Book: Children of Blood and Bone
Author: Tomi Adeyemi
Publisher: Henry Holt Books for Young Readers
Release date: 2018
Genre: YA Fantasy
Zélie Adebola remembers when the soil of Orïsha hummed with magic. Burners ignited flames, Tiders beckoned waves, and Zélie’s Reaper mother summoned forth souls. But everything changed the night magic disappeared. Under the orders of a ruthless king, maji were killed, leaving Zélie without a mother and her people without hope.
Now Zélie has one chance to bring back magic and strike against the monarchy. With the help of a rogue princess, Zélie must outwit and outrun the crown prince, who is hell-bent on eradicating magic for good. Danger lurks in Orïsha, where snow leoponaires prowl and vengeful spirits wait in the waters. Yet the greatest danger may be Zélie herself as she struggles to control her powers and her growing feelings for an enemy.
Children of Blood and Bone is a captivating read. The world and magic system are so well crafted. The descriptions and hystory of this world, as well as the myths surrounding the magic, the Orishas and the Divîners make this story fascinating and unique. This is definitely an action packed book, the characters go in a long and dangerous journey where so many things happen and thanks to that we get to see so much of this world and understand it so much better.
The characters are so richly constructed and developed and they quickly became my favorite thing about the book. I love the fact that we get a book with a all black cast of characters set in a West African inspired world.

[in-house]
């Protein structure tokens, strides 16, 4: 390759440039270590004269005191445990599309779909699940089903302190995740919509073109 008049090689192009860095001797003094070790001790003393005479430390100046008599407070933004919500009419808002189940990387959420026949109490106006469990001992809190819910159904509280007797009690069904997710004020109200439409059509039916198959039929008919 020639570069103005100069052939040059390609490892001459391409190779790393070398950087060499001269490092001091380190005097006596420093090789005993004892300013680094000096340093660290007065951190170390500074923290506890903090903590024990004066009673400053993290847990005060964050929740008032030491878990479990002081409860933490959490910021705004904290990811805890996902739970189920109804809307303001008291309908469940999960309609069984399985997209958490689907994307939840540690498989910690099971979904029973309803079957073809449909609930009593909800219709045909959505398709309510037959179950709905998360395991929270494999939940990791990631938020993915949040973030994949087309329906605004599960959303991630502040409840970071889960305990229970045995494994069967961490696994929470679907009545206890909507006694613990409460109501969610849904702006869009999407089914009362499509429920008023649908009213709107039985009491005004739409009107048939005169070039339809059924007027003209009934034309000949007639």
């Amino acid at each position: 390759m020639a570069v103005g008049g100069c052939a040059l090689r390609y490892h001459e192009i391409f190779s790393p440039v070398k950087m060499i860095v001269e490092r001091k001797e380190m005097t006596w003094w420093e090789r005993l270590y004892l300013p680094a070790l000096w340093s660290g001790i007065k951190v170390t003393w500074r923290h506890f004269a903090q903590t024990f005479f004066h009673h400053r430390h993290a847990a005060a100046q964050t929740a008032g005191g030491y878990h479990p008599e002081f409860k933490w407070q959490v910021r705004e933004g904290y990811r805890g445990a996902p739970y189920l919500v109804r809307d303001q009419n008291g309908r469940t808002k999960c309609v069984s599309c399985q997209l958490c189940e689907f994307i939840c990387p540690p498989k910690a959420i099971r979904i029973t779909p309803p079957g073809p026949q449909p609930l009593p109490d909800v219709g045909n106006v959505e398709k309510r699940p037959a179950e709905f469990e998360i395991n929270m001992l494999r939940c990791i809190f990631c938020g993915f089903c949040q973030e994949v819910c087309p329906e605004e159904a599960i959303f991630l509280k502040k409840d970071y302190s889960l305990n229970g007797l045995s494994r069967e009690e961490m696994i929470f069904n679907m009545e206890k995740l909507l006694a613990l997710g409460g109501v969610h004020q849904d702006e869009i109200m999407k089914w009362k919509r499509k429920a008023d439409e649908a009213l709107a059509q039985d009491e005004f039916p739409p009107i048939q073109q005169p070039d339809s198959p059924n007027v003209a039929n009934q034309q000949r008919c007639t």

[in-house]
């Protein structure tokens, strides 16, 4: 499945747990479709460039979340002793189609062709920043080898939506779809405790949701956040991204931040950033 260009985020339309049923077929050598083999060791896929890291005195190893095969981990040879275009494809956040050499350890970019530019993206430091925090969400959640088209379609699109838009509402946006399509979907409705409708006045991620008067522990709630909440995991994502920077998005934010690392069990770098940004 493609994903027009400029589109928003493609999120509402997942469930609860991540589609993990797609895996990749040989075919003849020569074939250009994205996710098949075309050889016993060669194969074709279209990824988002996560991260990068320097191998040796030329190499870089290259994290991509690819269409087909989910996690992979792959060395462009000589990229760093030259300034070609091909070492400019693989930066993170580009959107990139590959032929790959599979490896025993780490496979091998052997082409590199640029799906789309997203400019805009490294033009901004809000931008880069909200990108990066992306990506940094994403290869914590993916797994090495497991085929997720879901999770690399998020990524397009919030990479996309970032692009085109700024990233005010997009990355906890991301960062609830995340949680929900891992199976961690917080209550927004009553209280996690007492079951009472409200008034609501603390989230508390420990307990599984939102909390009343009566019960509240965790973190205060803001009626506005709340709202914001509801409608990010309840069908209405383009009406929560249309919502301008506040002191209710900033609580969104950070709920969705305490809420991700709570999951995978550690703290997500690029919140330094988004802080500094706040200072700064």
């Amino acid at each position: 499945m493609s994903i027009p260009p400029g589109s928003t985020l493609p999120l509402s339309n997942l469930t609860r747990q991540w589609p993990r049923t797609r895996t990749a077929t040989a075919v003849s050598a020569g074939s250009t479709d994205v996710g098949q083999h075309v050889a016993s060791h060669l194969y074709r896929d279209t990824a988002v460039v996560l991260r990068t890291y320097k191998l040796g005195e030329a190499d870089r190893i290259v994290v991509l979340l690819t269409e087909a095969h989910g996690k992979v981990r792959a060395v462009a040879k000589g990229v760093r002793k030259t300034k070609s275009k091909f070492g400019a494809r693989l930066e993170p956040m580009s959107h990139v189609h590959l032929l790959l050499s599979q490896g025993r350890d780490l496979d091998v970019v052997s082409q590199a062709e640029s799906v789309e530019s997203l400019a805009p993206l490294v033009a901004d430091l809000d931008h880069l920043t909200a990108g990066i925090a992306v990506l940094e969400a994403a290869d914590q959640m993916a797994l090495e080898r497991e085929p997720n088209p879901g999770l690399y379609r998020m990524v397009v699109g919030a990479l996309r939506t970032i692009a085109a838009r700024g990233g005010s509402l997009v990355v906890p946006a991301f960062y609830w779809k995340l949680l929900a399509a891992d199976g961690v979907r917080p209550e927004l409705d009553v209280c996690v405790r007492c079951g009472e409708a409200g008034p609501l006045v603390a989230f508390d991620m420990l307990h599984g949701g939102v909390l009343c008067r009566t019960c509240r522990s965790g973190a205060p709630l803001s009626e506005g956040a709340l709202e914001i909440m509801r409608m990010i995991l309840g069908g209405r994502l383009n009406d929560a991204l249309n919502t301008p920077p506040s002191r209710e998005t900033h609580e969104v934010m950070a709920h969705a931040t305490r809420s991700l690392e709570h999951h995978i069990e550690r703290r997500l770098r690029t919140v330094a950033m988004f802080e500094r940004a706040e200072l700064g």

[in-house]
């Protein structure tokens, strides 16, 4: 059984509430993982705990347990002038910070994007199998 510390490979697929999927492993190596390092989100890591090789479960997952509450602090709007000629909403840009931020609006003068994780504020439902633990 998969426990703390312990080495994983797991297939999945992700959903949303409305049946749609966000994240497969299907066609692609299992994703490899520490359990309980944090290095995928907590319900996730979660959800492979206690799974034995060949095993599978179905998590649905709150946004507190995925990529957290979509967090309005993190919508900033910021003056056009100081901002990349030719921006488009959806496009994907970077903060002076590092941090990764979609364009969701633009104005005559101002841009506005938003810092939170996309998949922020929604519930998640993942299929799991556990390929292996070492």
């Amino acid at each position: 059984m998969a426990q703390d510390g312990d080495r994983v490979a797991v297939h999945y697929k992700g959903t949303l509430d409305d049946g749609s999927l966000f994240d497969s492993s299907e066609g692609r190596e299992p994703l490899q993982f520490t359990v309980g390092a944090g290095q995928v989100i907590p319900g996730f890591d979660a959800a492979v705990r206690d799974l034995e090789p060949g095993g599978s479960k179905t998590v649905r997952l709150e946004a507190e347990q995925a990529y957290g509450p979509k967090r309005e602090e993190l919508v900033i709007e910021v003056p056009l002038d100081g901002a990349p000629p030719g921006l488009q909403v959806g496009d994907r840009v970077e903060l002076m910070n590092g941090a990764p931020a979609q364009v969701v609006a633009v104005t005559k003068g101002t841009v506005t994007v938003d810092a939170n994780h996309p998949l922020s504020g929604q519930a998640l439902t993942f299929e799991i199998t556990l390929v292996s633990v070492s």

- Amari is now one of my new favorite characters, she starts like this naive princess but her character development was incredible. She is defenitely the most compelling character in the story to me, she is the voice of reason and that makes her relatable.
- Zélie is a really complex main character, her anger and her sadness and the way those feelings motivated her actions and decisions make her feel so real.
- It took me a little time to like Inan, but there’s so many layers to him that made him a really interesting and intriguing character that by the end I couldn’t help but to appreciate him as a character.
- The one character that could have used a bit more development, even if I still liked him, was Tzain. We don’t get to know much about who he is beyond the fact that he is his sister’s protector.
I loved the fact that the story focuses on the sibling relationships: Amari & Inan and Zélie & Tzain. Each one of them loves their ssibling, but there’s things that took place in the past that complicate those relationships and add an intricate element to the story. This book is angsty, dramatic and emotional and it basically gave me all the feelings. Zélie and Inan relationship while a bit insta-love-y grows to be deep, complex, and full of longing, betrayal, sadness, anger and love.
An aspect of this book that I found very fascinating was the way in which the characters, especially Zélie and Inan, constantly doubted what was best for their people: should magic come back or not, who should have power, who should have magic, how to make sure magic was misused and how to bring peace to Orisha instead of war. It is refreshing to see characters in a fantasy book that aren’t always sure of what to do and that don’t think they are right all the time. And as a reader, it was interesting to find myself understanding some of the fears of both Zélie and Inan, even if they were in different sides.
Overall, I think Children of Blood and Bone was definitely worth the hype and if you are a fan of YA Fantasy, I totally recommend you give this one a chance.
Rating: 5 stars
Have you read this book? Did you enjoy it? What African inspired fantasy book would you recommend?
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